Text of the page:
dj lotu5 on Fri, 27 Mar 2009 05:42:51 -0400 (EDT)

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<nettime> My Gender is Bunny

I’m very happy, and not so happy about this article on the cover of this 
week's San Diego Reader. I’m happy that the project is getting so much 
exposure. I’m very unhappy that the author chose to ignore my choice of 
pronouns, present the whole project as some mad scientist project “at 
tax payer’s expense” and put a ridiculous picture on the cover instead 
of one of the many photos and second life screenshots from the 
performance. At least the author had the courage to admit at the end of 
the article that I told him what pronouns to use and that he chose not 
to. Overall, I think that he quoted me at length, and accurately, on the 
core issues on the performance, which I really appreciate.

Also, if you’d like to see documentation of Becoming Dragon, life size, 
up close and personal, come to Open Studios at UCSD 
[] next Saturday, April 4th!

      My Gender Is Bunny

By Ernie Grimm <> | 
Published Wednesday, March 25, 2009

I’m sitting on a leather couch in the middle of a darkened black-walled, 
black-ceilinged room talking to a man who, at taxpayer expense, takes 
hormones to become more like a woman yet is in the middle of an 
experimental performance in which he seeks to become a dragon.

Micha Cárdenas, the 31-year-old man/woman/ dragon in question, sits in a 
chair three feet from the couch. He’s facing me, but I can’t see his 
eyes due to the stereoscopic headset he’s wearing as part of a 
performance art project called /Becoming Dragon/. The headset limits 
Cárdenas’s view — except for peripheral vision — to the online world of 
Second Life, where he’s spent every waking moment of the past 11 days 
living as a dragon named Azdel Slade.

The room is in the California Institute for Telecommunications and 
Information Technology building on the campus of the University of 
California, San Diego, where Cárdenas is a third-year graduate student 
in the master of fine arts program with a personal emphasis on 
performance and media. /Becoming Dragon/ is part of Cárdenas’s master of 
fine arts. For the performance, Cárdenas is spending more than 15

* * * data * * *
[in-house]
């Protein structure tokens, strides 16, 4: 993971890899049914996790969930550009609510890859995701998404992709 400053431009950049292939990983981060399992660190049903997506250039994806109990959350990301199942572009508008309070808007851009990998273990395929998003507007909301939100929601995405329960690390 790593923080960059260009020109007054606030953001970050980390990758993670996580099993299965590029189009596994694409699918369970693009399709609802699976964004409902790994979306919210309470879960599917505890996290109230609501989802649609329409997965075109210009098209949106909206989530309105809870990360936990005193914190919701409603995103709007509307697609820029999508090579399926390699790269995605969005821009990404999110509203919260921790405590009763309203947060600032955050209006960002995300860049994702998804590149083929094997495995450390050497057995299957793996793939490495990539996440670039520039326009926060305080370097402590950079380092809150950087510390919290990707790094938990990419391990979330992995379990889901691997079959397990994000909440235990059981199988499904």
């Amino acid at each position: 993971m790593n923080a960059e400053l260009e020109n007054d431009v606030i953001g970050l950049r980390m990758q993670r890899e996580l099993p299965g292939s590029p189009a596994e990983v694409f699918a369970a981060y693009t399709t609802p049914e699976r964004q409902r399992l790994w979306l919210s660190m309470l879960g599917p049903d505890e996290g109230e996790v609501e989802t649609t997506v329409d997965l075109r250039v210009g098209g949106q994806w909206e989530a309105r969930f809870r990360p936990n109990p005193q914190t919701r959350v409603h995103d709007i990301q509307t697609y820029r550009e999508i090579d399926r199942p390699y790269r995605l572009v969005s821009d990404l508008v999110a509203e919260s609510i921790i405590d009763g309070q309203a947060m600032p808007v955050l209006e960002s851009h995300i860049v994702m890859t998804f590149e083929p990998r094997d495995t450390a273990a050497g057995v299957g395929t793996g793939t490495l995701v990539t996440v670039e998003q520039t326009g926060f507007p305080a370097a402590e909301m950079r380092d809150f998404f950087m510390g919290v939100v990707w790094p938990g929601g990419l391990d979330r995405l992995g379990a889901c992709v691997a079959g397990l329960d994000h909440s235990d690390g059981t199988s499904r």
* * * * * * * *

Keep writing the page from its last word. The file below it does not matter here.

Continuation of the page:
consecutive days living in Second Life. “My contract with myself was to 
be in Second Life for 365 hours [wearing the headset], except when I go 
to the bathroom.”

In addition to the headset, Cárdenas wears motion-capture hardware on 
his body. Eight cameras mounted high on the walls around the 
15-by-30–foot room capture his motion and translate it to the brightly 
colored dragon on the movie screen at one end of the room. The cameras, 
from my seat on the couch, which sits dead center in the room, look like 
big red eyes peering down at me. On-screen, the dragon stands in the 
middle of a Second Life room that has been constructed to look like the 
room we’re in. What’s on-screen is what Cárdenas sees through the 
stereoscopic headset. In order to have some semblance of face-to-face 
interaction with me, Cárdenas has asked his 28-year-old assistant and 
fellow grad student, Elle Mehrmand, to set up a camera that transmits an 
image of me sitting on the couch into his headset. The result is 
disconcerting. I’m watching an image of myself sitting in a room 
imbedded in a computer version of the same room. To make things more 
disconcerting, the image has a three- or four-second time delay. And 
Cárdenas’s voice is being filtered through a modulator, which has a 
slight delay. So I hear everything twice, once in his soft, yet deep, 
speaking voice — the hormones don’t seem to have raised his voice yet — 
and a split second later in a guttural, higher-pitched computerized 
garble that sounds (to me) more like a sinister gnome than a dragon.

Coming in, I had expected to see someone more, well, drag queenish. 
Cárdenas doesn’t give off that vibe at all. He’s dressed in a black and 
gray leopard-print jacket over a black T-shirt and gray pants. Four-inch 
black piercings dangle from his ears. His arms are covered with tattoos 
that wouldn’t look out of place on a biker or professional athlete. He 
wears his hair in an androgynous style and length. His posture, 
mannerisms, and speech are neither overtly feminine nor masculine. And 
that’s the way Cárdenas sees himself, somewhere in between. Asked 
whether his dragon “avatar,” as Second Life characters are known, is